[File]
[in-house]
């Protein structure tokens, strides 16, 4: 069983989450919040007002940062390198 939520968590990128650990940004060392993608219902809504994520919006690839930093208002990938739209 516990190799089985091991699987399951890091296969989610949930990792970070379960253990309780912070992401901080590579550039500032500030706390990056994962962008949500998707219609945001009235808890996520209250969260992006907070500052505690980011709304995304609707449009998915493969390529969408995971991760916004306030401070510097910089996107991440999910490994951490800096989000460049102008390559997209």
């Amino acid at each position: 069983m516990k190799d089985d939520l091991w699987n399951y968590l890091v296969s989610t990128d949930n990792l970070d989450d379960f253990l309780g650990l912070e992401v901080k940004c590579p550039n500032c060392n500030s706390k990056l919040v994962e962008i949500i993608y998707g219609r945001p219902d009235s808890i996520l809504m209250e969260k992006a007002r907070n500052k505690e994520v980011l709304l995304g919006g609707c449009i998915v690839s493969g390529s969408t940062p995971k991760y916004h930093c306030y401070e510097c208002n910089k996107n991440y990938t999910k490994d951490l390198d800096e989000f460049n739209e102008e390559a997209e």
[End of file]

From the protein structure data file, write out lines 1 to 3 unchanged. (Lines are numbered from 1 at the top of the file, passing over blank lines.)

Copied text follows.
[in-house]
């Protein structure tokens, strides 16, 4: 069983989450919040007002940062390198 939520968590990128650990940004060392993608219902809504994520919006690839930093208002990938739209 516990190799089985091991699987399951890091296969989610949930990792970070379960253990309780912070992401901080590579550039500032500030706390990056994962962008949500998707219609945001009235808890996520209250969260992006907070500052505690980011709304995304609707449009998915493969390529969408995971991760916004306030401070510097910089996107991440999910490994951490800096989000460049102008390559997209």
């Amino acid at each position: 069983m516990k190799d089985d939520l091991w699987n399951y968590l890091v296969s989610t990128d949930n990792l970070d989450d379960f253990l309780g650990l912070e992401v901080k940004c590579p550039n500032c060392n500030s706390k990056l919040v994962e962008i949500i993608y998707g219609r945001p219902d009235s808890i996520l809504m209250e969260k992006a007002r907070n500052k505690e994520v980011l709304l995304g919006g609707c449009i998915v690839s493969g390529s969408t940062p995971k991760y916004h930093c306030y401070e510097c208002n910089k996107n991440y990938t999910k490994d951490l390198d800096e989000f460049n739209e102008e390559a997209e």